Sunday, April 7, 2013

Hola Mohalla @ Anandpur Sahib, Punjab, India

Hola Mohalla is a Sikh sporting event held every year in a public arena near Holagarh Fort close to a small river named Charan Ganga in the holy city of Anandpur Sahib in Punjab, India.

Warrior Nihangs celebrate it a day after the Holi festival to demonstrate ancient sports and martial art skills in simulated battles and competitions.

The image of the Gatka-Chakar (circular device for deflecting weapons) you see here is something that I had seen in a Hindi movie in 2006. I was fascinated but had no clue what it was. This year I saw another image of it and followed the deep trails and trenches of internet hyperlinks to figure our that they were a part of a bigger festival. In a matter of three days tickets were booked, arrangements were made and I landed up in Punjab last week to see Hola Mohalla 2013. It is also popularly called the 'Sikh Olympics'.

Gatka Chakar - Hola Mohalla 2013

This was not the first time I was visiting a Gurdwara (Sikh Temple). I have always been amazed by its cleanliness, crowd control and lack of any beggars around. A prayer is called an 'ardaas' in Punjabi. I had gone to pray for a friend. I am not a firm believer of rituals but I do believe in the power of faith in the beyond. There is something beautiful about placing unconditional trust in something. It calms one down.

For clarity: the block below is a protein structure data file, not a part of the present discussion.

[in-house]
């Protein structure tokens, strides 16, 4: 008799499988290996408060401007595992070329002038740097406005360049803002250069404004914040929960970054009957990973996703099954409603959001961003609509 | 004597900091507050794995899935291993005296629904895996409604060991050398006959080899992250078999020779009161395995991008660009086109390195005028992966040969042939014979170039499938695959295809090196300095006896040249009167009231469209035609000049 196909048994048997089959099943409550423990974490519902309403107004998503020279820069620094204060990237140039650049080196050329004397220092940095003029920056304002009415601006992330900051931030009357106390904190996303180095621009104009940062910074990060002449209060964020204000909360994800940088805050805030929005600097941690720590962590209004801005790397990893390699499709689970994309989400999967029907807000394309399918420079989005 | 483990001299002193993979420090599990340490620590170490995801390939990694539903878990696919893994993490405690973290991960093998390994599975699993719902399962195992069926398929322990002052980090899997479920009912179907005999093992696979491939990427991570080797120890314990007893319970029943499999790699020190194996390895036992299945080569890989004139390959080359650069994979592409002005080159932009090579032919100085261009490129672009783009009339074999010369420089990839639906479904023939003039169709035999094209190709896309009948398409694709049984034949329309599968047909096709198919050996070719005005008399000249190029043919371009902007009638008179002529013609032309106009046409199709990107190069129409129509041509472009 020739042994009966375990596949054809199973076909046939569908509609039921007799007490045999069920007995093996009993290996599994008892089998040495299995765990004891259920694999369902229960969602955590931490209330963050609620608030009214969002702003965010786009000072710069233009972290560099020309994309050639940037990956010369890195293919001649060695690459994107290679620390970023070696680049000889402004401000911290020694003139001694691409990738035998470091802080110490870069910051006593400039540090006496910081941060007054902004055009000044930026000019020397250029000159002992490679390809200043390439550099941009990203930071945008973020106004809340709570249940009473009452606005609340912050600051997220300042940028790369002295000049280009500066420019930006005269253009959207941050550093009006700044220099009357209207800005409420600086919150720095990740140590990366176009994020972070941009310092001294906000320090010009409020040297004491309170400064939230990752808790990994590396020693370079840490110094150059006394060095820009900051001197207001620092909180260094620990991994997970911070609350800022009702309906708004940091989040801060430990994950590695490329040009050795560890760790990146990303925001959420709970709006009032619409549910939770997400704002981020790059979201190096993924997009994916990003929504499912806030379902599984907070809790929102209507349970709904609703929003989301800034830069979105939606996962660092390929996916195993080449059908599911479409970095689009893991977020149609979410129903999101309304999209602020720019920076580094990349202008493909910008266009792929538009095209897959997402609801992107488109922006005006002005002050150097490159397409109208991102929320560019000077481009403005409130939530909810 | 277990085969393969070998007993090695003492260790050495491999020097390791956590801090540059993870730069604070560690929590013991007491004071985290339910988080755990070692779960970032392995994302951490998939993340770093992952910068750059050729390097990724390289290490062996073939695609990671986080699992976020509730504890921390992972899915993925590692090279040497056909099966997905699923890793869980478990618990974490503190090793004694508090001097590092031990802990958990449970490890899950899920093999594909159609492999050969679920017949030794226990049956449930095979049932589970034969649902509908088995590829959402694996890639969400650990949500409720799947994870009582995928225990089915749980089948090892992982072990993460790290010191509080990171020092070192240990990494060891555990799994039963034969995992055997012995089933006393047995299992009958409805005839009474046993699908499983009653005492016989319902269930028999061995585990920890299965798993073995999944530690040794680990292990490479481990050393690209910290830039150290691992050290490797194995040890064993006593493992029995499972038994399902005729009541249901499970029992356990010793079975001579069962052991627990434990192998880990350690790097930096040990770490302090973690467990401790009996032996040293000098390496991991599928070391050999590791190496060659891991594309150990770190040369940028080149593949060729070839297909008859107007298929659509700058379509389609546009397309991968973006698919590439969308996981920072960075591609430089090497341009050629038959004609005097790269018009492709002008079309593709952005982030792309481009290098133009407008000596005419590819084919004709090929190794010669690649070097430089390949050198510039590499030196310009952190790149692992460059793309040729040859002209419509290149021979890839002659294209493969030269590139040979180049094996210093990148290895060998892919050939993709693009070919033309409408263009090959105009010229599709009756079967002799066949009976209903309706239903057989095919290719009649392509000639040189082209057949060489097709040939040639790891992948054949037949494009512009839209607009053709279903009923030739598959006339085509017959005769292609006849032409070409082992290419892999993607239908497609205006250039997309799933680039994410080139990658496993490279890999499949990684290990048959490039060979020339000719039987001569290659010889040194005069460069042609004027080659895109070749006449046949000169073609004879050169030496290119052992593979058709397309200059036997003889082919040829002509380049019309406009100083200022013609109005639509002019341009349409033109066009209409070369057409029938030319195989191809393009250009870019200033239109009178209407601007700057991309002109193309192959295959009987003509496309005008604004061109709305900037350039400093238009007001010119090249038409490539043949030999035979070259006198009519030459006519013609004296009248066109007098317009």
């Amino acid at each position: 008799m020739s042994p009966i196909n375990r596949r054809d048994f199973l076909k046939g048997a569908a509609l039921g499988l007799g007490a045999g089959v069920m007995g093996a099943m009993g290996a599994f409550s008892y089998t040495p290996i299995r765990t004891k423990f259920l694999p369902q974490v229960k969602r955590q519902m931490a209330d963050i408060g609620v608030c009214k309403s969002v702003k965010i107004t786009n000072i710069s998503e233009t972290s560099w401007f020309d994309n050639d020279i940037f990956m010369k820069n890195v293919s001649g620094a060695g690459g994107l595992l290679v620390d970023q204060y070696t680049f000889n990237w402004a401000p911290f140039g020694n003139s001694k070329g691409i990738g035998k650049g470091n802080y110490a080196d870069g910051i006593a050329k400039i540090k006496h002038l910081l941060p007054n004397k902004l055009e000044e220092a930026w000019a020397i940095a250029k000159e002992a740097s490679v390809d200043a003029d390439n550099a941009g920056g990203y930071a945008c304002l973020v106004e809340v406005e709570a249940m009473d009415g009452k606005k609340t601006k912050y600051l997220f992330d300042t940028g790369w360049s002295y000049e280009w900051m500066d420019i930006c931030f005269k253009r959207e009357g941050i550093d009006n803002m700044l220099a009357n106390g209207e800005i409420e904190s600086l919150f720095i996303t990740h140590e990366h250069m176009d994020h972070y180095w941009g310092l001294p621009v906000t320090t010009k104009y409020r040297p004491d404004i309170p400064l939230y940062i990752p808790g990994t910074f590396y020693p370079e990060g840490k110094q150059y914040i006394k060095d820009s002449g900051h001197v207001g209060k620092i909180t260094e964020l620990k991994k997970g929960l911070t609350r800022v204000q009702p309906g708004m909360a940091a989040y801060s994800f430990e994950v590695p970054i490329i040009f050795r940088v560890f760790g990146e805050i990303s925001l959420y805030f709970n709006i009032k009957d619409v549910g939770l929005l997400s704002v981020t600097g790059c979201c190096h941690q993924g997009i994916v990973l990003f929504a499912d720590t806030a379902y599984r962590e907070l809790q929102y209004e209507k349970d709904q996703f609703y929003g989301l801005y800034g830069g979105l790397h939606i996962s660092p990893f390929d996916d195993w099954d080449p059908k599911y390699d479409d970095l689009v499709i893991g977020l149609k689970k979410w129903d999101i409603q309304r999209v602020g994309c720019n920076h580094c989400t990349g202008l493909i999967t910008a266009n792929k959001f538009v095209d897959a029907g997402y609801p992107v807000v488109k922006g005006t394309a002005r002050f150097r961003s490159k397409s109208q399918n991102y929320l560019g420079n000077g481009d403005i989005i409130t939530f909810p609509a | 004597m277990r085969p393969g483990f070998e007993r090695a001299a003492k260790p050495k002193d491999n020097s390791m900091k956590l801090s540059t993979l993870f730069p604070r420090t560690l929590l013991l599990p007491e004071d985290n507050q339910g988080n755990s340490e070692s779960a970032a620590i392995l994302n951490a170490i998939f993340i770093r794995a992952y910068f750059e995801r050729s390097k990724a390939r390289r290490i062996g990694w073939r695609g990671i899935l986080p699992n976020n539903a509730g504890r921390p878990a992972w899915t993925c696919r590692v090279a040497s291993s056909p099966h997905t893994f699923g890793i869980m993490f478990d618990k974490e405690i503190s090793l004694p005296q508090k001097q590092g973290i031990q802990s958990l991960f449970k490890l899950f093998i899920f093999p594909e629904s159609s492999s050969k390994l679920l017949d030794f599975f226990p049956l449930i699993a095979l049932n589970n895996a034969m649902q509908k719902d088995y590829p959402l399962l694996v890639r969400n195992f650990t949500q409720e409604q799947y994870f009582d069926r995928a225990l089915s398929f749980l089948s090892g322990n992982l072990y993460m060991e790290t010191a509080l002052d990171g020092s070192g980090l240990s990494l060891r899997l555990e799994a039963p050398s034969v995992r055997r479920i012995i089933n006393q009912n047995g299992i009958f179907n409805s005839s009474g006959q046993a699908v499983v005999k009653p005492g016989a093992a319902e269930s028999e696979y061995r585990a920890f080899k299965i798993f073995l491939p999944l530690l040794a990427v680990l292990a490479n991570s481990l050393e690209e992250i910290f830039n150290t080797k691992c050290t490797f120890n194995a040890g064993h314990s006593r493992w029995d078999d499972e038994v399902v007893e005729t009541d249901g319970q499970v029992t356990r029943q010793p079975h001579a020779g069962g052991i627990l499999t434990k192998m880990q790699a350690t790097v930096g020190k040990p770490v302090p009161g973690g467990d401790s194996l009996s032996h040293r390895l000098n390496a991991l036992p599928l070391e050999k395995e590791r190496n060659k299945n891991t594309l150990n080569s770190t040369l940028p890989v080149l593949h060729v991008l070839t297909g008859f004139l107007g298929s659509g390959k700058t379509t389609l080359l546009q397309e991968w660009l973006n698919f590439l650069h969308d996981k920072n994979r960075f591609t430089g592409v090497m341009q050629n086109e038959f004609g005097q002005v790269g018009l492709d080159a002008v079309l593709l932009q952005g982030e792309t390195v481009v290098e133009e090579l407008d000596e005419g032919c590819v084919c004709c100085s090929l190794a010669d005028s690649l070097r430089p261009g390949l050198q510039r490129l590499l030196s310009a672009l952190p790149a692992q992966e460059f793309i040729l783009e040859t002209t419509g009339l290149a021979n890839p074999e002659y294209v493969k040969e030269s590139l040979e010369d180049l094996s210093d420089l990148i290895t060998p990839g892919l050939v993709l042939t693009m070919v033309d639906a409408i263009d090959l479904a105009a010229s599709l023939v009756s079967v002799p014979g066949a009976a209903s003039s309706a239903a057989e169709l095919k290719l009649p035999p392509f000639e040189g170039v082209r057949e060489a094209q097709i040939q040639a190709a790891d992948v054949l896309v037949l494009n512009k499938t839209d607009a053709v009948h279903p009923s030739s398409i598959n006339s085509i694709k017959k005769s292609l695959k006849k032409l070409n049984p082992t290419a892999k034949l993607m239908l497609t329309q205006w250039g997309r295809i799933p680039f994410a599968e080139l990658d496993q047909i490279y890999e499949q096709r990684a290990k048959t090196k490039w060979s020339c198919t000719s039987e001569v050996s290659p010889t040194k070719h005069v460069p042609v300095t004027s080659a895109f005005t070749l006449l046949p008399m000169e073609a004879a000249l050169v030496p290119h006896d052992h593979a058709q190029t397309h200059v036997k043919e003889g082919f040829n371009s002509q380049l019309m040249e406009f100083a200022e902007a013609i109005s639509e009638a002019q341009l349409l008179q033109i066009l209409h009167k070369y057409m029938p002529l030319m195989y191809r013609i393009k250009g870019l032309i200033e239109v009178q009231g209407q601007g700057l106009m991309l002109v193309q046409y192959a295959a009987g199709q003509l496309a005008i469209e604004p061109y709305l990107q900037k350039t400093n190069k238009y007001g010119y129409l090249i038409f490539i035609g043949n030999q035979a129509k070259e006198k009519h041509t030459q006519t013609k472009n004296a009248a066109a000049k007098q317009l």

'Nihangs' are warrior Sikhs who carry forward the legacy of ancient warfare and are martial arts experts of  combat techniques of the bygone era. In today's world it is purely ceremonial and is exhibited only during festivals or special occasional. Activities related to their military and wartime prowess is called Gatka Art. It includes horsemanship, sword/stick fights, use of quoits/daggers/aquatics/archery etc. 

Anywhere in the world, combat sports come with a baggage of aggressiveness. But here, I found them to be serene, focused and determined. Most of them wore blues, whites, blacks and orange.

The street procession is called nagar-kirtan where they display their mastery and head towards the stadium where formal competition takes place.

I did not see many corporate banners or FMCG stalls in the area. I come from an advertising background but it always makes me very happy to see the lack of their presence as well. Untouched by commercialism is an aspect which you find far and few. This is one such place. Raw, rustic, unadulterated and pure in its form and talent. Both men and women.


You can stay there in Gurdwara rooms by the SGPC or hotels. Another alternative is to stay in Nangal of the Bhakra-Nangal Dam fame which is nearby. Silly me, I realised now, after decades, that Bhakra and Nangal are two separate dams, not a single one.You should keep at least three days if you want to see famous places nearby. One full day for Hola. One for visiting Anandpur & Kiratpur Sahib Gurdwara (preferably the day after Hola). One for the Brahma Temple,Naina Devi & Bhakra. The Bhakra Dam is a must see. It is one of the highest gravity dams in the world. The pride of India - Its work started in 1948 and was completed in 1963. Within budget and within time! The Satluj Sadan on bank of Govindsagar reservoir at Nangal is where the Panchsheel treaty of peaceful co-existence was discussed by the then Indian prime minister Pt. Jawahar lal Nehru and his Chinese counterpart H. E. Chou-En- Lai on April 28th 1954.

Satluj Sadan by Govindsagar Lake - Nangal, Punjab

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